Well, it’s been a Chinese curse of an interesting week, hasn’t it? We debated writing a blog post but we couldn’t think how to approach it or even what we hoped to achieve by it, so in the end we decided that staying out of it was the best plan.
This morning I saw that overnight, this had happened:
It needs to be said here that the person who wrote the tweet in the twitpic has now apologised for her words (both in this tweet and the one directed to the anti-Michelle account). Respect to her for that. It’s easy to push things that little bit too far, but it’s never easy to look at your behaviour in an unbiased way and admit to yourself that you were wrong. We’ve all been there: the dismissal of others’ criticism, the stubborn refusal to believe that we could have been mistaken, the attempt to justify what we’ve said and, eventually, the realisation that that odd squirmy feeling is guilt and the acceptance that it won’t go away until we do something to make amends. This is where we stop defending and start apologising.
For others to defend bad behaviour, particularly when they are in a position of influence, is where it starts to get tricky. Peter Lenkov currently has 8,365 followers. He has effectively told 8,365 people that it’s OK to tell someone else to commit suicide so long as you pretend you’re, you know, being sarcastic. Actually, there was no sarcasm in the tweet at all. Sarcasm is the use of irony to convey an opposite meaning to the one stated, in order to criticise with humour or to cause pain. I’m not even sure how you would tell someone to kill themselves sarcastically. I do know that ‘being sarcastic’ and ‘saying something nasty but not really meaning it’ are not the same thing.
So the tweet was not meant in a sarcastic way, nor was it meant as a serious suggestion – but because inflection and intent are impossible to gauge in a faceless communication between two people who have never spoken to each other before in the space of 140 characters, tops, the recipient has no way of knowing whether it is meant in a ‘go boil your head’ kind of way (which is something that no-one does, ever) or in a ‘no, I actually think you are a waste of oxygen and should save the rest of us from having to share a planet with you’ kind of way (something that people do do, every day). The reaction of the tweeter suggests that s/he did not take it lightly at all. Regardless of what you think about the account – and for the record, we don’t support hate accounts, nor do we see the point of them – this is what matters. Perhaps s/he is only pretending to have taken it that way in order to use it as a criticism of Michelle and her fans; but since we have no way of knowing that for sure, we should err on the side of caution and assume that s/he is genuinely upset (and let’s not try to take the moral high ground here by saying that haters don’t deserve to be treated with respect because hardly anyone has come out of the last few days with much dignity). Perhaps Peter Lenkov thought he was helping by suggesting an alternative interpretation. What he’s actually done is made it appear that if you’re a fan of one of his actors, or of him, or of the show, then you can tell those who disagree with you to commit suicide without censure – because he will find a way to make it not your fault by blaming the victim for being overly sensitive and taking it the wrong way. Because obviously, whoever you’re talking to should be psychic (this is sarcasm).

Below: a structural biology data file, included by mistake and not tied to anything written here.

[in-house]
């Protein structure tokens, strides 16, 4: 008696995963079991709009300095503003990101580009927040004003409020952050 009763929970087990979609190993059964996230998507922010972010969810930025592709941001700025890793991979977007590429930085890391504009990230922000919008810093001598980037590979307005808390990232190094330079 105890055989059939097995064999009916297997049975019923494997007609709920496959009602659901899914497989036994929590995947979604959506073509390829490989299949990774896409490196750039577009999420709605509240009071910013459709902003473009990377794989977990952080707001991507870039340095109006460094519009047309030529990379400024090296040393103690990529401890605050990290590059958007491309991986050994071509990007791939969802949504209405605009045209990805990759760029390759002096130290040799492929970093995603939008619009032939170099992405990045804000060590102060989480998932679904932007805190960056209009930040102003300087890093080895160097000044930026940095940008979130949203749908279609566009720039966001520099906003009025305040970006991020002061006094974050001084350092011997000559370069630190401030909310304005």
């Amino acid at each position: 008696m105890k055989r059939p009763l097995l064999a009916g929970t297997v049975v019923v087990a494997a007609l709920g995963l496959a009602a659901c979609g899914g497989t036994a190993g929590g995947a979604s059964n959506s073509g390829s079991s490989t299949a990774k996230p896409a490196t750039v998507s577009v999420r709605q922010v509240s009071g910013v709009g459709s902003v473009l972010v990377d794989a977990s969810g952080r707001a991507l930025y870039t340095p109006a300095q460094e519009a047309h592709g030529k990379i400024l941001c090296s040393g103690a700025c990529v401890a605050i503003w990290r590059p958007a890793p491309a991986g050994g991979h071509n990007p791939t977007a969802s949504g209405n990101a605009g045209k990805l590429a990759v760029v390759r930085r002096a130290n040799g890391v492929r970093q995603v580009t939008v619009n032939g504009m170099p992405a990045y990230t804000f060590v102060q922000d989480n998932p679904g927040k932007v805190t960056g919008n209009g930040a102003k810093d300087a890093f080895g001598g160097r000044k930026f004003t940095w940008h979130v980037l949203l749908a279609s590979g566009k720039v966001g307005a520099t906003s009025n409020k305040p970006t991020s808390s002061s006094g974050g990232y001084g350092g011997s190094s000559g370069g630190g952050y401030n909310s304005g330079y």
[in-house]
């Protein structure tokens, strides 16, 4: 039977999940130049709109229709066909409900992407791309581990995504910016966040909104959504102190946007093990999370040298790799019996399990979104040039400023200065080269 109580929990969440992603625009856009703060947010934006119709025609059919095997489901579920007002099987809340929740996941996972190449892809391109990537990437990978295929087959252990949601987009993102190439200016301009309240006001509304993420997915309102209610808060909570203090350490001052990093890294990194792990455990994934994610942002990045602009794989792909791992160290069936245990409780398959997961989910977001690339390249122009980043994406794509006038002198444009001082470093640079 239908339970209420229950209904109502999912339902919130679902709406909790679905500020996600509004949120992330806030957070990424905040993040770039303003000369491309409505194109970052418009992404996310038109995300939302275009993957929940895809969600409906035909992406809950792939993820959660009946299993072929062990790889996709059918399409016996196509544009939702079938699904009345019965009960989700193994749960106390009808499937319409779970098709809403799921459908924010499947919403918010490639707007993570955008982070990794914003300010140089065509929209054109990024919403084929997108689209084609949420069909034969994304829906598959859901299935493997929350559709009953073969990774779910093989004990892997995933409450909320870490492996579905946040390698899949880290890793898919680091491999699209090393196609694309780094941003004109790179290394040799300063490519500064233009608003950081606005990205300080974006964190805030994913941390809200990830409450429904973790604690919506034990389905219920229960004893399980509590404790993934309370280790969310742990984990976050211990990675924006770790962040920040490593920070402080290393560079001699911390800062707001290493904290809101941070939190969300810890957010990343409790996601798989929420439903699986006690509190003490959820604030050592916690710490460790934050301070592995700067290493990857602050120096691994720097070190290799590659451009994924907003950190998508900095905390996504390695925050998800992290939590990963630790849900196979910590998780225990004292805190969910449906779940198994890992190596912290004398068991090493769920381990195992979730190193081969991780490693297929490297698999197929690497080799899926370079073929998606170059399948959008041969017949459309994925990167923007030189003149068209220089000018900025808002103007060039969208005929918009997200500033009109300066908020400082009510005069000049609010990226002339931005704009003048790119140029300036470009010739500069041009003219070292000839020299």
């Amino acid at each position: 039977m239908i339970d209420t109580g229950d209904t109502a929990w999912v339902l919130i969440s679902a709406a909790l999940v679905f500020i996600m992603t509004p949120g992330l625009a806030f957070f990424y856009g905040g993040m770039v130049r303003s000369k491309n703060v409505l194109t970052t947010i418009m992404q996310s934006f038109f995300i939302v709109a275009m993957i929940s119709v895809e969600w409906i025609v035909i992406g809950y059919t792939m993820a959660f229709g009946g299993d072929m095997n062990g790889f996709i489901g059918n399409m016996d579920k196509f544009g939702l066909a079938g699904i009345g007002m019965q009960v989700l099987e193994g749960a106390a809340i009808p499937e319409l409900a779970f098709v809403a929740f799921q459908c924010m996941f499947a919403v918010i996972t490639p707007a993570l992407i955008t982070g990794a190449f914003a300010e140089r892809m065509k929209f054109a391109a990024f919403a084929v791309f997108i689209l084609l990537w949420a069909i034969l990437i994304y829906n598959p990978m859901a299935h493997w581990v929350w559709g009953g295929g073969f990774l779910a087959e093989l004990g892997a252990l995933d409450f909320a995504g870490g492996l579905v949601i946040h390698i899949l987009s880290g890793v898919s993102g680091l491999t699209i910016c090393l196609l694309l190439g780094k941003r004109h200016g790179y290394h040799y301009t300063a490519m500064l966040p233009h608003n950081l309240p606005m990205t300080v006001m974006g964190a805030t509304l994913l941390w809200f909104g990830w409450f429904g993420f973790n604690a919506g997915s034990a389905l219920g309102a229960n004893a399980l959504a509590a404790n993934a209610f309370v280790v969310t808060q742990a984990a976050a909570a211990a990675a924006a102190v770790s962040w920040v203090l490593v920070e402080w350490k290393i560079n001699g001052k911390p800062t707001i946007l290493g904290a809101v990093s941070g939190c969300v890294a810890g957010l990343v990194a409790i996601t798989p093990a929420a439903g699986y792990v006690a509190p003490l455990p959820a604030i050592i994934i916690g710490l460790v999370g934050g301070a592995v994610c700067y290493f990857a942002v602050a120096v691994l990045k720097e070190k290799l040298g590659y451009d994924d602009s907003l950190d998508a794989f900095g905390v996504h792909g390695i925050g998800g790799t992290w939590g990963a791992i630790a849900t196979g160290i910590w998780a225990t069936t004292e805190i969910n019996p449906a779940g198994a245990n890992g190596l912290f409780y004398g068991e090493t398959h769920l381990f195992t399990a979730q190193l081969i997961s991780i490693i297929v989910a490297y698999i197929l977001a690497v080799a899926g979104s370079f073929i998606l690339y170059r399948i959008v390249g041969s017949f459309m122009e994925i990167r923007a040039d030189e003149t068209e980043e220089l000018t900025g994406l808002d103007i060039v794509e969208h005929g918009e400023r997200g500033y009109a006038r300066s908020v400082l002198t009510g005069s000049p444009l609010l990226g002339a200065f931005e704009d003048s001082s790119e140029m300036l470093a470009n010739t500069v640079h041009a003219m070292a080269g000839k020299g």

I don’t know what the right response would have been in this instance – which is why I’m not a PR guru to the stars instead of someone who can’t even sell the idea of eating broccoli to her own children – but this wasn’t it. Dignified silence? Probably. At the very least he should have taken it seriously instead of saying ‘God, she was only joking, don’t be such a baby‘ like we used to do, in the playground, when we were ten.
I hesitate to include this link to an article on the power that both celebrities and followers can wield on Twitter because it’s not directly comparable to the current situation, but there are some uncomfortable parallels. Be warned, it’s very long and it gets upsetting towards the end.
So here ends our first serious blog post, which will probably be the first of many because as our motto says ‘it’s not all rainbows and unicorns’ and because we’ve remembered that the point of a blog is to share what you think and not what you think other people want to hear. This is what we think. You might not agree, but that’s all right.
Let’s end with this cuter-than-a-button pic of Cath that was supposed to form part of yesterday’s Caption Crossover post but didn’t because in the time it would have taken me to do it… look, when a girl’s gotta spend the afternoon looking for WarGames clips on YouTube, a girl’s gotta spend the afternoon looking for WarGames clips on YouTube, OK?
Now. How about a nice game of chess?